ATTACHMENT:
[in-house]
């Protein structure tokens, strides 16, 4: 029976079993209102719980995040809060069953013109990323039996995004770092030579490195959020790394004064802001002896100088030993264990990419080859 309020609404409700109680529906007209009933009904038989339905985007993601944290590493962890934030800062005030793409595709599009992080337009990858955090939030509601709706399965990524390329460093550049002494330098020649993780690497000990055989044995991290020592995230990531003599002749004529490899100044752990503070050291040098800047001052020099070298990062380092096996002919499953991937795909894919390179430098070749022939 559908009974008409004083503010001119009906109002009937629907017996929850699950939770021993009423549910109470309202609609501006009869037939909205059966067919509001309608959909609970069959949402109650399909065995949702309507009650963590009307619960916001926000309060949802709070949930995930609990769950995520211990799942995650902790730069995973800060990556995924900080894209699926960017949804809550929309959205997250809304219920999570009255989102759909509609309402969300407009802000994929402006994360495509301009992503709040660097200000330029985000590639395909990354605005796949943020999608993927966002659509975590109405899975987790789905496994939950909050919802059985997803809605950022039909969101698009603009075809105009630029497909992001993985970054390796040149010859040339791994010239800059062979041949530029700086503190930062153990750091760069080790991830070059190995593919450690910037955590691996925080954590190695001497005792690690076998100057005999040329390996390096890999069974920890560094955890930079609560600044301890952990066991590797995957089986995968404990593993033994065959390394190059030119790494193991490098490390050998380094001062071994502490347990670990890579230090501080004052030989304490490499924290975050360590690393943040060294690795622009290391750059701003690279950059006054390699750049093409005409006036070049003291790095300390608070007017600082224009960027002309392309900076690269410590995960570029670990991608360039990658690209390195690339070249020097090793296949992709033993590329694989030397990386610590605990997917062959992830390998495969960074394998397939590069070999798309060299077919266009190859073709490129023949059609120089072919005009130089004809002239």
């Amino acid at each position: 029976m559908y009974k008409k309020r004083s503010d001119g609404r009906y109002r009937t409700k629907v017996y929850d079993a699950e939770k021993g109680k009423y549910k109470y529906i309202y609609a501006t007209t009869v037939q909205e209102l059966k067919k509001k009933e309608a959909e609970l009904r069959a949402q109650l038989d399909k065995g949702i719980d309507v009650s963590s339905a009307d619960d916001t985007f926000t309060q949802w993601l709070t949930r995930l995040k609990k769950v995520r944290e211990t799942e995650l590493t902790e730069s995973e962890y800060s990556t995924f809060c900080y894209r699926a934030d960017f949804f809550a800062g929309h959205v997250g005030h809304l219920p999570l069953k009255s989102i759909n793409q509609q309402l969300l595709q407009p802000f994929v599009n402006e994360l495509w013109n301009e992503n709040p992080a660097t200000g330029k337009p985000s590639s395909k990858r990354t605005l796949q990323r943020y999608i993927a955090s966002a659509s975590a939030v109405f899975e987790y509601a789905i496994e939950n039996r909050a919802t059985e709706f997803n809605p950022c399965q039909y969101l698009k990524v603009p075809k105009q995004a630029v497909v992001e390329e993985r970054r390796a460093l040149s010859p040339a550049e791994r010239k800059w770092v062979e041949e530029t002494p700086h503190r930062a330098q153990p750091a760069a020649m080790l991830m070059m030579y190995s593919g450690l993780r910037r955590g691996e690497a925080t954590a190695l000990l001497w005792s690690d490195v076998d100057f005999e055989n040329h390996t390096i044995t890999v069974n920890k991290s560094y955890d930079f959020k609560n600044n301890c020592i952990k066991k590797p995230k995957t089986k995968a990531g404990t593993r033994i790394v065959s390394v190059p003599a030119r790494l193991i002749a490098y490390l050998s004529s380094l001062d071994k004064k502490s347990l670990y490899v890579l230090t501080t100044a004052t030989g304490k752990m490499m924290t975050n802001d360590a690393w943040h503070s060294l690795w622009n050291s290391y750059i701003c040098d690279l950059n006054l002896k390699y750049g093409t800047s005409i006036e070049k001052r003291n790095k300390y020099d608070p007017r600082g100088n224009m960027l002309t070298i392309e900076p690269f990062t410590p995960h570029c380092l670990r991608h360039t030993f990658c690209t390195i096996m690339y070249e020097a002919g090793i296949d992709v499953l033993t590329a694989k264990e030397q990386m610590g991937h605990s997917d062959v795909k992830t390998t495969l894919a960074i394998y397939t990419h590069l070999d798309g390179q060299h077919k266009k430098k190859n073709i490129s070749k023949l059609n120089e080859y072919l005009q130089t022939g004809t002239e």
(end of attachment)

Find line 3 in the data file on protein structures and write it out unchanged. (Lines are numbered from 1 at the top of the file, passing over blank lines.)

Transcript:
């Amino acid at each position: 029976m559908y009974k008409k309020r004083s503010d001119g609404r009906y109002r009937t409700k629907v017996y929850d079993a699950e939770k021993g109680k009423y549910k109470y529906i309202y609609a501006t007209t009869v037939q909205e209102l059966k067919k509001k009933e309608a959909e609970l009904r069959a949402q109650l038989d399909k065995g949702i719980d309507v009650s963590s339905a009307d619960d916001t985007f926000t309060q949802w993601l709070t949930r995930l995040k609990k769950v995520r944290e211990t799942e995650l590493t902790e730069s995973e962890y800060s990556t995924f809060c900080y894209r699926a934030d960017f949804f809550a800062g929309h959205v997250g005030h809304l219920p999570l069953k009255s989102i759909n793409q509609q309402l969300l595709q407009p802000f994929v599009n402006e994360l495509w013109n301009e992503n709040p992080a660097t200000g330029k337009p985000s590639s395909k990858r990354t605005l796949q990323r943020y999608i993927a955090s966002a659509s975590a939030v109405f899975e987790y509601a789905i496994e939950n039996r909050a919802t059985e709706f997803n809605p950022c399965q039909y969101l698009k990524v603009p075809k105009q995004a630029v497909v992001e390329e993985r970054r390796a460093l040149s010859p040339a550049e791994r010239k800059w770092v062979e041949e530029t002494p700086h503190r930062a330098q153990p750091a760069a020649m080790l991830m070059m030579y190995s593919g450690l993780r910037r955590g691996e690497a925080t954590a190695l000990l001497w005792s690690d490195v076998d100057f005999e055989n040329h390996t390096i044995t890999v069974n920890k991290s560094y955890d930079f959020k609560n600044n301890c020592i952990k066991k590797p995230k995957t089986k995968a990531g404990t593993r033994i790394v065959s390394v190059p003599a030119r790494l193991i002749a490098y490390l050998s004529s380094l001062d071994k004064k502490s347990l670990y490899v890579l230090t501080t100044a004052t030989g304490k752990m490499m924290t975050n802001d360590a690393w943040h503070s060294l690795w622009n050291s290391y750059i701003c040098d690279l950059n006054l002896k390699y750049g093409t800047s005409i006036e070049k001052r003291n790095k300390y020099d608070p007017r600082g100088n224009m960027l002309t070298i392309e900076p690269f990062t410590p995960h570029c380092l670990r991608h360039t030993f990658c690209t390195i096996m690339y070249e020097a002919g090793i296949d992709v499953l033993t590329a694989k264990e030397q990386m610590g991937h605990s997917d062959v795909k992830t390998t495969l894919a960074i394998y397939t990419h590069l070999d798309g390179q060299h077919k266009k430098k190859n073709i490129s070749k023949l059609n120089e080859y072919l005009q130089t022939g004809t002239e």